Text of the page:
Can clothes decide the level of your modernity?

Let’s assume, you have a meeting tomorrow with someone important to your profession. You enter the cabin and are introduced to a lady dressed in a salwar kameez. You would subconsciously pass a judgement, wouldn’t you? You probably heard a lot about the lady’s work influence; she is a renowned name in the industry that you’re a part of. You probably had a certain image in your head of how she would look, taking from her hair to her dressing. And, you may not have expected someone with such recognition to be dressed in anything but a pant-suit.

Now obviously, fashion is another form of expression. What you wear shows your personality. And, we do so. We show our personalities with what and how we choose to wear. However, as much as our fashion sense displays some extent of our persona, it can also be entirely misleading.

A person with backward thinking is expected to be dressed traditionally and an educated businessman is thought to be well-suited up.

We are all guilty of determining a person’s modernity by their style of dressing, the brand and the fashion sense in general. What strikes us first about a person is their dressing. It’s the first element that registers in our brain first. Exactly why, if you had to refer to someone other than their name, you would do so by describing their clothes. That lady in the grey shirt or the guy in a yellow tee; that’s what you would call someone if not for their name. It is naturally a predominant element that builds your image in people’s mind.

Someone with well kempt dressing, with the right pairing and the right style is often presumed to be fashionable and in turn ‘modern.’ And, of course, someone dressed shabbily as the opposite. Now, these presumptions arise naturally in our head and these are amongst the first ones to pop up. So, it’s not exactly our misjudgement to associate fashion and modernity.

We usually perceive people’s mentality with their dressing patterns and habits because that’s what has been conventionally prevalent, that’s what we normally see. This somewhere has its roots in the colonial period when the British culture used to influence ours and where only a certain class could afford and adopt western and high-end clothing. That influence has obviously carried onto today to some extent and today, we subconsciously link ‘modernity’ with western fashion. Adopting that and its influence is a personal choice but as much as there is some correlation between a person’s fashion sense and thinking, it may not always be accurate.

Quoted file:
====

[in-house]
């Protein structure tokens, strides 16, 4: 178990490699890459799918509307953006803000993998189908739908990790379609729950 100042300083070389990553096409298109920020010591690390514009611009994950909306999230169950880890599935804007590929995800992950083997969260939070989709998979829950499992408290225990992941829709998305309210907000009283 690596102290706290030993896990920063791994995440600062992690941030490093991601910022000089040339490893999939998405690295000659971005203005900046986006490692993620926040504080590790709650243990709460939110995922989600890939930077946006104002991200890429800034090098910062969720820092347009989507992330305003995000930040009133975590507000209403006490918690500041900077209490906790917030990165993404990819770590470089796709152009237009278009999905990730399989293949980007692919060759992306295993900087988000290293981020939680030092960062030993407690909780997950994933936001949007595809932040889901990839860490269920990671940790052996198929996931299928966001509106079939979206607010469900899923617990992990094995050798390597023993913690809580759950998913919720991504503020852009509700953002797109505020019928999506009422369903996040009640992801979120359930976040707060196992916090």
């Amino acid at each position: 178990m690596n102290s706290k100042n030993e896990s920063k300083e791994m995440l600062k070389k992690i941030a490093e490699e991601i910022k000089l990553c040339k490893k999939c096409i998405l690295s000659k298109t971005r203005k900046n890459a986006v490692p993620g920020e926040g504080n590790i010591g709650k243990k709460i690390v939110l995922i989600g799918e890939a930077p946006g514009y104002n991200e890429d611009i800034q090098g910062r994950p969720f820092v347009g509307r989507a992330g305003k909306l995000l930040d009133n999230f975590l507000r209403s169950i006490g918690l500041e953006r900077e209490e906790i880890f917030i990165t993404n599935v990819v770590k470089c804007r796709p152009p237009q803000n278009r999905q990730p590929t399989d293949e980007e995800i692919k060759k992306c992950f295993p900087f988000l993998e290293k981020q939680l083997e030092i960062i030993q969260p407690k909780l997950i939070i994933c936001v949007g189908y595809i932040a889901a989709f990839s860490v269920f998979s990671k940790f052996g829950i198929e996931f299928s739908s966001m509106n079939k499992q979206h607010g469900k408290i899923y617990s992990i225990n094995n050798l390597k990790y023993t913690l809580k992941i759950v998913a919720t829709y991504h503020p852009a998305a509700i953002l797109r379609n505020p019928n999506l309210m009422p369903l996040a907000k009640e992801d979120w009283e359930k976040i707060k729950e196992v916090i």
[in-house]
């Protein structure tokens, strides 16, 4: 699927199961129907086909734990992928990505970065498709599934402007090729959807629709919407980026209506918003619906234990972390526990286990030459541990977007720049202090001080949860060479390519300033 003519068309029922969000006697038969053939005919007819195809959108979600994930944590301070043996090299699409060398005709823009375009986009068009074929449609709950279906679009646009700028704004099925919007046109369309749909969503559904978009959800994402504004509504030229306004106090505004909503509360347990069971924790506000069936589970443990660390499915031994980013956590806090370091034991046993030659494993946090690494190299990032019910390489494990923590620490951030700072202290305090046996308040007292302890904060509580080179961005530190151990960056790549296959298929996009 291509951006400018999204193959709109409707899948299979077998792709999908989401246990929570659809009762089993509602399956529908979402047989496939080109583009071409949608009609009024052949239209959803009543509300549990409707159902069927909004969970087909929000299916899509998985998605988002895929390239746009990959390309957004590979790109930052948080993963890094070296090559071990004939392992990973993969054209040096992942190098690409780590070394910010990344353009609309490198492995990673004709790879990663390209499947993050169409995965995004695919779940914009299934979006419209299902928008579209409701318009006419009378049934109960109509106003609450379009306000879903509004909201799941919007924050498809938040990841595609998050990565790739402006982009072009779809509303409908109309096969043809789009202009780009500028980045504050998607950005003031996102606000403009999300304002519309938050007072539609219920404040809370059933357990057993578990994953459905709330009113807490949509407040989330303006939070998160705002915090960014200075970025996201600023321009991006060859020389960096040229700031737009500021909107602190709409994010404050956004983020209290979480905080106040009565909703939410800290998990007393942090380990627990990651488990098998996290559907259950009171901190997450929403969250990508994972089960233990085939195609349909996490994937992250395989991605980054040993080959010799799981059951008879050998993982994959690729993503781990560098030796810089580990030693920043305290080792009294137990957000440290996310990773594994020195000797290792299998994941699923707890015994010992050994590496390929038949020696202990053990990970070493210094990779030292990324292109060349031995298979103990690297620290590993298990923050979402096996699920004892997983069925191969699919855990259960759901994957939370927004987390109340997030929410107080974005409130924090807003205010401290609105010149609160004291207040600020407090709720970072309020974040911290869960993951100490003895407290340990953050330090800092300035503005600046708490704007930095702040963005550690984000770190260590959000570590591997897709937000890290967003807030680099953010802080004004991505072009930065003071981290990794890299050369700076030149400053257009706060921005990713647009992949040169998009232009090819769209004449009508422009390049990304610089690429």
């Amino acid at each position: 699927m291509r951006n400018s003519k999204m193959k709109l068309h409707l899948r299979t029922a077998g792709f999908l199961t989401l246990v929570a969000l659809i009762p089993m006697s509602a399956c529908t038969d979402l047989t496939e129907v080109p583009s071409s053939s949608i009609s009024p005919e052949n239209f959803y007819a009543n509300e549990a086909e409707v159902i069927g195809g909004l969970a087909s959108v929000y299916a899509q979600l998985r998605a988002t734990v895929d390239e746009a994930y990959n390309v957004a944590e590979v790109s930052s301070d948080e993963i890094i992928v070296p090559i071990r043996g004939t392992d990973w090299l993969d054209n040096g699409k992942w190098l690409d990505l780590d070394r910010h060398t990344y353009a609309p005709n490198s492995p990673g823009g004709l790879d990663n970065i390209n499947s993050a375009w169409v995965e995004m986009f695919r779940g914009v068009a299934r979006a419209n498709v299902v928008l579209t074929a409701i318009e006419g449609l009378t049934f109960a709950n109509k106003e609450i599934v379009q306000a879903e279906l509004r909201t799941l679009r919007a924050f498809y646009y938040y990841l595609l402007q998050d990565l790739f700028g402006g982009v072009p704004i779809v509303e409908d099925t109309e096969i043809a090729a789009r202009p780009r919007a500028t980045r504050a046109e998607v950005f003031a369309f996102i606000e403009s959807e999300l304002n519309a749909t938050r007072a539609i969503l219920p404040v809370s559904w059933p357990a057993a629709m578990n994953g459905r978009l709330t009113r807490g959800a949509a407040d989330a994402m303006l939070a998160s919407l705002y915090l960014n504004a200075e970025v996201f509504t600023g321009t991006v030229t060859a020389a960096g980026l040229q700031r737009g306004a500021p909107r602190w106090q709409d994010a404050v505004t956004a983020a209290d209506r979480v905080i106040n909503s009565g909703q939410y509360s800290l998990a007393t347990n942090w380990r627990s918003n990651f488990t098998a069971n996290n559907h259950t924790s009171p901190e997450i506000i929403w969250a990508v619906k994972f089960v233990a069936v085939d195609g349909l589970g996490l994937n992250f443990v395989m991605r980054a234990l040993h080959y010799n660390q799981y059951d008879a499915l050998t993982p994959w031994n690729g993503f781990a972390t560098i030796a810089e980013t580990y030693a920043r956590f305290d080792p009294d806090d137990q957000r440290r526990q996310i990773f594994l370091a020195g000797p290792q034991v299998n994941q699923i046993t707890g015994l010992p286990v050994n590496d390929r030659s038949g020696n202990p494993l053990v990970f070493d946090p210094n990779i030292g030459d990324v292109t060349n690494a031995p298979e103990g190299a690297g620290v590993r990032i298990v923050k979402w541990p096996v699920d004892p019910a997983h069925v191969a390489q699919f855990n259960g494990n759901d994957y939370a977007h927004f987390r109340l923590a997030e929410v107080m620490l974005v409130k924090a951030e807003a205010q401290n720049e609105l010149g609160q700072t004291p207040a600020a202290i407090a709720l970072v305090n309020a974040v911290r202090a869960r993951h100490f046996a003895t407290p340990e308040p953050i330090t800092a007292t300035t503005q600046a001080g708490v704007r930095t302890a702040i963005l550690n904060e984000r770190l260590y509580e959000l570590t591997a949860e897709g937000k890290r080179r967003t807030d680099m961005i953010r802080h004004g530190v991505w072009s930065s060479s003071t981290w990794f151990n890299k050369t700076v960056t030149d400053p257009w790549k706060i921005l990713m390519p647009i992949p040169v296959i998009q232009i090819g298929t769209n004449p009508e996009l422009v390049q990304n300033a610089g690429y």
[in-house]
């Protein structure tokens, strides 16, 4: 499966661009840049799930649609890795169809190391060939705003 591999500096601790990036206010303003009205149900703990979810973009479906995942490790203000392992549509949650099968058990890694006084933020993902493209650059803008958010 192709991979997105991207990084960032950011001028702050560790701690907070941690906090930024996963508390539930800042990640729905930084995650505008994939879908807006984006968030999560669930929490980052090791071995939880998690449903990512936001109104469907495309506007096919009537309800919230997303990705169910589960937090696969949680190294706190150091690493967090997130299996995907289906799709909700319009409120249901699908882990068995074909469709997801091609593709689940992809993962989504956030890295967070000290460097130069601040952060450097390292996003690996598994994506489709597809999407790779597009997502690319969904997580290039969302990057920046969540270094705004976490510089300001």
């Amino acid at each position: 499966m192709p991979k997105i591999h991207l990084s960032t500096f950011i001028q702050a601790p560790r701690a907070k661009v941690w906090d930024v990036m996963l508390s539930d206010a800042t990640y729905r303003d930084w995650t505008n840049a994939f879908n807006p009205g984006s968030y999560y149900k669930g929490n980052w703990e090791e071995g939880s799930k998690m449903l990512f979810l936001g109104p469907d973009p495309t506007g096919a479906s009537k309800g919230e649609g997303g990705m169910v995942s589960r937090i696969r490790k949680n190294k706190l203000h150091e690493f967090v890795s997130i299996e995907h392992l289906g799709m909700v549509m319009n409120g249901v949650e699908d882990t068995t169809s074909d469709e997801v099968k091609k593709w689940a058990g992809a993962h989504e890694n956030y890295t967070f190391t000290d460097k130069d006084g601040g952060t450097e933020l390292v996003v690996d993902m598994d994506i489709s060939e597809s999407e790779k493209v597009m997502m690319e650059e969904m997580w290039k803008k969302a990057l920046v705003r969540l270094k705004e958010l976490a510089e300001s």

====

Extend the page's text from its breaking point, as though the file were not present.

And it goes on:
Modernity isn’t adopting western clothing but that’s exactly how most of us still look at it. Your mind-set, your direction of thinking and your perspective may not very well be expressed with your choice of clothes today. So probably linking a person’s fashion sense and their mind to conjure up assumptions may not be such a good idea.

The level of your modernity is sometimes wrongly based on the brand of your clothing, on how bold your dressing is and if your personal style stands updated with the trending fashion trends. Without even realizing, you often label a person ‘modern’ because of their pant-suit, a short dress, crisp white shirt or a bikini, when a person’s modernity should be inferred from their thoughts, words and actions. Modernity definitely doesn’t lie in your closet or the language you speak. It’s denoted by how acceptable you are to changes in the society, new ideas and concepts and an open mind to people’s uniqueness and world’s diversity in general.

Someone with a reserved personality might have the most colourful wardrobe and someone wearing a saree may be the most open-minded person you meet. You see? Your clothes define your personality to some extent, they may exhibit your mood, your status and your preferences but they may not always be aptly expressive of your mind, personality and thinking.

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